28 March, 2011

Edward II The Attorney

On 19 December 1316, Edward II made a most unusual offer: he wrote to his cousin* Aymer de Valence, earl of Pembroke, offering to act personally as Pembroke's attorney while Pembroke travelled to Avignon to see Pope John XXII on Edward's behalf.

* Aymer de Valence (c. 1270/75 - 23 June 1324) was the son of William de Valence, earl of Pembroke (died 1296), Henry III's half-brother, and was thus Edward II's half-first cousin once removed.  Aymer's mother Joan Munchensi, who died in 1307, was the granddaughter of the great William Marshal, earl of Pembroke (died 1219).

Here's my translation of the letter, with punctuation added as there's very little in the original!

Edward, by the grace of God king of England, lord of Ireland and duke of Aquitaine, to our dear and faithful cousin Sir Aymer de Valence, earl of Pembroke, greetings.  Very dear cousin, we have well understood the letters and the message which you sent us by our dear and faithful Sir John Sapy and Oliver de Bordeaux, and we thank you as dearly as we can, and we are extremely grateful that you have our business so tenderly at heart.  And we make known to you, very dear cousin, that we have a special interest in all the affairs which touch you, and we will be your attorney for as long as you are overseas, and we wish you to charge your people who will remain here [in England] that for the period of time while they manage the affairs which touch you that they should come to us in person, to show to us the state of your said affairs, and we will see to them in such a way that, if it please God, you will consider yourself satisfied on your return to us.  And know, very dear cousin, that all the items which you have drawn up regarding our estate, we will observe them.  Wherefore we beg and charge you especially that you may have our affairs tenderly at heart, which you have so well begun, and pursue them with all the diligence that you can, in the same way that we will especially do for you. And the progress of our affairs you will make known to us from time to time, with the news which comes to you, as dearly as you love us.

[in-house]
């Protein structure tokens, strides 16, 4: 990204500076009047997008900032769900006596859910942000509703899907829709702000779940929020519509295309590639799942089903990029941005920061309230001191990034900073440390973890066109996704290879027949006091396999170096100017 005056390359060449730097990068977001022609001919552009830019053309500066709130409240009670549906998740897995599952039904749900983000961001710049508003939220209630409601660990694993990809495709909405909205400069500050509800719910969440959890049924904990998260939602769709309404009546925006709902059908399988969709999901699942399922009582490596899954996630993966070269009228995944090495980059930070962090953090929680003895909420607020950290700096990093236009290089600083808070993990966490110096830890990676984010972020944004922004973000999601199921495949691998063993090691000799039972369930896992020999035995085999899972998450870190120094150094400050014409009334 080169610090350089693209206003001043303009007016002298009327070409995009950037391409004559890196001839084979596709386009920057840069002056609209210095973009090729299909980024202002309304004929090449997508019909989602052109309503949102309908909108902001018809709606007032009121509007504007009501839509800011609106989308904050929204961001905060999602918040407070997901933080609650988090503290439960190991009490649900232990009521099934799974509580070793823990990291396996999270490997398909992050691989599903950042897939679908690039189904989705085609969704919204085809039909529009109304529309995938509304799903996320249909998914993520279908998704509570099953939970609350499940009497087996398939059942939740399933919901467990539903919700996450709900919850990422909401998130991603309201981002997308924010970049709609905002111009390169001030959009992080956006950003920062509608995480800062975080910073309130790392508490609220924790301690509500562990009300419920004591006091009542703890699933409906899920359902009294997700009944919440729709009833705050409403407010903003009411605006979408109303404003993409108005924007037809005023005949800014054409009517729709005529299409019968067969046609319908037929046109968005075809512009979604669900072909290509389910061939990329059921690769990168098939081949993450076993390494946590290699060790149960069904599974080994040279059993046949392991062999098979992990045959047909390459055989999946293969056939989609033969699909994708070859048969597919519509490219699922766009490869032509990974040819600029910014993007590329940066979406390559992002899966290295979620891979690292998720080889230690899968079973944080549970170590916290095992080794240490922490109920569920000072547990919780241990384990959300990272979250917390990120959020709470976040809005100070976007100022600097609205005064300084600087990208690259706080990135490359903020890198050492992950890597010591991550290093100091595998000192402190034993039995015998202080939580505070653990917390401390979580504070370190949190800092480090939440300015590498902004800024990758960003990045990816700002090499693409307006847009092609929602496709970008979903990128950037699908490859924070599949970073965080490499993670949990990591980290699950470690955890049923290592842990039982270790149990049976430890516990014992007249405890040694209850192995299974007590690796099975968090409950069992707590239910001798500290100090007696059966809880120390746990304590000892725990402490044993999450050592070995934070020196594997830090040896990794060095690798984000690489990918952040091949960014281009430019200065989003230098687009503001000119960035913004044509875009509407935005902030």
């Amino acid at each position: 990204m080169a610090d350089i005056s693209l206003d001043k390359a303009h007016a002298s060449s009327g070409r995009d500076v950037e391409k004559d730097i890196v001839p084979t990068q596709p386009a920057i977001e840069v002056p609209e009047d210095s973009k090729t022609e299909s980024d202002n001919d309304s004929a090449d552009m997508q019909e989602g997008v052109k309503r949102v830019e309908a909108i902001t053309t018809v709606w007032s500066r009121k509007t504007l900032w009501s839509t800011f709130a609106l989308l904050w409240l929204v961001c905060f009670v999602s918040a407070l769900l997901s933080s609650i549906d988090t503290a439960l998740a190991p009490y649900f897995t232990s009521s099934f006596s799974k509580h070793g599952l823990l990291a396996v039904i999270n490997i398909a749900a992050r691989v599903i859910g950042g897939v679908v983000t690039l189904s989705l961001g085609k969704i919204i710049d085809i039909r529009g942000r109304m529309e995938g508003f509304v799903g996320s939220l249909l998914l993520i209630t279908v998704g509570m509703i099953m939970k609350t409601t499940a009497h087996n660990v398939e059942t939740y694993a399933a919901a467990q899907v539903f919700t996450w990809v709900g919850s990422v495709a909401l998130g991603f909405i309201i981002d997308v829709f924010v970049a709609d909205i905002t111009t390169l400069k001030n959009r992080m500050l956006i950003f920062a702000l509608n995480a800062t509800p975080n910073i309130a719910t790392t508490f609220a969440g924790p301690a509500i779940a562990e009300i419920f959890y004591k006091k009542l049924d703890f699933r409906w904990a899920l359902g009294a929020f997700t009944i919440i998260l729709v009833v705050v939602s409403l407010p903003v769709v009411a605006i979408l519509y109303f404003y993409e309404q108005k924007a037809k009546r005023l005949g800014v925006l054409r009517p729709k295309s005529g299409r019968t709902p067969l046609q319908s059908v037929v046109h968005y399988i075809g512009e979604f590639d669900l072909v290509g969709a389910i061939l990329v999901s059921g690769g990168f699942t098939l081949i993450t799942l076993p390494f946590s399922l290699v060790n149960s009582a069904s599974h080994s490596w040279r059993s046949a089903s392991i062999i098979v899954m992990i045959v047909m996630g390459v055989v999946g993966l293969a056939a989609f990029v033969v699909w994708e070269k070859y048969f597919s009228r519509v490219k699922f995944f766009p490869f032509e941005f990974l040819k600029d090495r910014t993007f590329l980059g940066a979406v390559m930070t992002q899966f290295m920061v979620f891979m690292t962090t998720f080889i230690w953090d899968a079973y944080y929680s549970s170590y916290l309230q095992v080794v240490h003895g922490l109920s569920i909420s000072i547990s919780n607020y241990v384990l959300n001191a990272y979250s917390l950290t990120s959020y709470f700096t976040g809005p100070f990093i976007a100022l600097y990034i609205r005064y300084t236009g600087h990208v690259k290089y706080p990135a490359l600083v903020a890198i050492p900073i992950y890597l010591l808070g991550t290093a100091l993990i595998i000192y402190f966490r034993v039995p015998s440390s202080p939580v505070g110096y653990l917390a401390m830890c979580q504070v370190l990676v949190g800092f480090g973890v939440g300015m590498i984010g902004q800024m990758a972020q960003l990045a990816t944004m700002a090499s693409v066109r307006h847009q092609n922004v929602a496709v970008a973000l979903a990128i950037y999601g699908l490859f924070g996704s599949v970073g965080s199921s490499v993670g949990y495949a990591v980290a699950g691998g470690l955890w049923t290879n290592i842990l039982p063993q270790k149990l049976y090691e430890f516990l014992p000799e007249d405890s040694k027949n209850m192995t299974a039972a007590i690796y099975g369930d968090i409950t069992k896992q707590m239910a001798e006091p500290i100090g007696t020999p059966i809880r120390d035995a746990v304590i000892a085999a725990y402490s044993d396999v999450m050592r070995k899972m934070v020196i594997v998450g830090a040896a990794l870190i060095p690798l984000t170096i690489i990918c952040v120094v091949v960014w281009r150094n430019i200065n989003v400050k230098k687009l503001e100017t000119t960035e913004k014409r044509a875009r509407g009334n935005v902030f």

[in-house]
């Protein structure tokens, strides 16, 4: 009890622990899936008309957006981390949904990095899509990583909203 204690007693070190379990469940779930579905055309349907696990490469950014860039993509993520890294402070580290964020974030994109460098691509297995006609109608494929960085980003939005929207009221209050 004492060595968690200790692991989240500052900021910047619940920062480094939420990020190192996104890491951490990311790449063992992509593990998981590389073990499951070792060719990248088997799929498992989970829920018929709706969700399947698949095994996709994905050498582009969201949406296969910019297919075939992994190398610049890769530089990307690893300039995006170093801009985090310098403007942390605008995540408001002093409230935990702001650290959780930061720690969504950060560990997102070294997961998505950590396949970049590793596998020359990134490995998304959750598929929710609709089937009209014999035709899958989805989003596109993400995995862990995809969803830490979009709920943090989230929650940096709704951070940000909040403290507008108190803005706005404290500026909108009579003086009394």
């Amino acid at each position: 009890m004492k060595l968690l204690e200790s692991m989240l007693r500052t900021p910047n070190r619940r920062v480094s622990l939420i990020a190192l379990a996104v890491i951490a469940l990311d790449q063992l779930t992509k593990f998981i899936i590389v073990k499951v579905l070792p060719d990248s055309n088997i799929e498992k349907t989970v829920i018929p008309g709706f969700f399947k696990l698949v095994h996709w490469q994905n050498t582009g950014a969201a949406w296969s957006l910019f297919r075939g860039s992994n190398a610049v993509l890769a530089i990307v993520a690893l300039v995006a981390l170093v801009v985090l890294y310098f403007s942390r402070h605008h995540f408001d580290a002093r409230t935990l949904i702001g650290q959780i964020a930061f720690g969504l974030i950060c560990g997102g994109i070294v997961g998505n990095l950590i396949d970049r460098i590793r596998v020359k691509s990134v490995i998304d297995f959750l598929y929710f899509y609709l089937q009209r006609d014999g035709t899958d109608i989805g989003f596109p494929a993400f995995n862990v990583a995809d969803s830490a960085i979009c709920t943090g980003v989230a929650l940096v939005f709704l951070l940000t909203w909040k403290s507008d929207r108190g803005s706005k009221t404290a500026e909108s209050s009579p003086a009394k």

Given under our privy seal at Clipstone on the nineteenth day of December, in the tenth year of our reign [1316].

How the earl of Pembroke felt about this is anyone's guess; as Professor Seymour Phillips points out, "Edward's advice and assistance on anything might be regarded as a mixed blessing."  Still, as Phillips says, the letter demonstrates the remarkable level of trust and affection Edward II had for his kinsman, and it's also interesting to see that Pembroke had made some suggestions to Edward regarding the governance of the kingdom which Edward agreed to act on.  Sadly for Pembroke, however, the rise of Edward's favourite Roger Damory at court in 1317 led to a considerable reduction in the earl's influence over the king, which declined even further after Hugh Despenser the Younger became all-powerful at court.  In June 1322, Edward even forced Pembroke to swear an oath on the Gospels that he would always be obedient and faithful to him, because "the king was aggrieved against him for certain reasons…and could not assure himself of the earl," most probably because Pembroke had persuaded Edward to consent to the Despensers' exile in August 1321, and also made Pembroke swear that he would not ally himself against the king or "anyone whom the king will maintain," surely a reference to the Despensers.  [Calendar of Close Rolls 1318-1323, pp. 563-564.]  By the time Pembroke died in June 1324, on Edward II's service in France - still, despite everything, faithfully serving him - his influence over the wayward and ungrateful king was a thing of the past.

[Edward's letter is printed in French (or Anglo-Norman, rather) in J.R.S. Phillips' Aymer de Valence, Earl of Pembroke 1307-1324: Baronial Politics in the Reign of Edward II, p. 317, and see also p. 110.  The original document is located in the National Archives, SC 1/49/39.]


Kate S said...

I love that one. And Philips's book is an excellent study, pity that he doesn't focus on Aymer's early life at all.
As to the king, he was often ungrateful to Aymer, and allowed Despencer's mean treatment of his widow. It says a lot of good about Aymer himself that he served his king to the end, but the way Edward treated one of the few truly faithful to him, shows us somehow why in the end, he remained alone.

Anerje said...

I love all these letters - the way they start and all the formalities of the court.

All I can say about Aymer is - why did you have to go off and see your wife thaat fateful evening????? :>

Susan Higginbotham said...

Poor Pembroke. It was fortunate, in a way, that he died when he did.

Paula Lofting said...

Another really informative insight into the characters of the time.

Paula Lofting said...

A really informative insight into the characters of Edward's time